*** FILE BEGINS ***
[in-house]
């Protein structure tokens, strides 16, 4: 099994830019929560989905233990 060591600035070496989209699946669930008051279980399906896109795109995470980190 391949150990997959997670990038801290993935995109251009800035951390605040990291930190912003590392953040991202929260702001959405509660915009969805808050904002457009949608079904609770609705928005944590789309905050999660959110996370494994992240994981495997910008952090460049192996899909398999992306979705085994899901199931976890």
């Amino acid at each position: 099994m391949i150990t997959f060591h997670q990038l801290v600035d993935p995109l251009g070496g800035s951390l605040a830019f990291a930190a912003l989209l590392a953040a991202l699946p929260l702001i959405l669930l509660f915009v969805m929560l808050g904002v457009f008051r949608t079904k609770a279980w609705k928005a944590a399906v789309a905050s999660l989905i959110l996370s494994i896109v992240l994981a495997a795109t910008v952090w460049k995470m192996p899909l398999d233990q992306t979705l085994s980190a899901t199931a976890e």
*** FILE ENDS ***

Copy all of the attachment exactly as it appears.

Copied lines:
[in-house]
């Protein structure tokens, strides 16, 4: 099994830019929560989905233990 060591600035070496989209699946669930008051279980399906896109795109995470980190 391949150990997959997670990038801290993935995109251009800035951390605040990291930190912003590392953040991202929260702001959405509660915009969805808050904002457009949608079904609770609705928005944590789309905050999660959110996370494994992240994981495997910008952090460049192996899909398999992306979705085994899901199931976890």
């Amino acid at each position: 099994m391949i150990t997959f060591h997670q990038l801290v600035d993935p995109l251009g070496g800035s951390l605040a830019f990291a930190a912003l989209l590392a953040a991202l699946p929260l702001i959405l669930l509660f915009v969805m929560l808050g904002v457009f008051r949608t079904k609770a279980w609705k928005a944590a399906v789309a905050s999660l989905i959110l996370s494994i896109v992240l994981a495997a795109t910008v952090w460049k995470m192996p899909l398999d233990q992306t979705l085994s980190a899901t199931a976890e």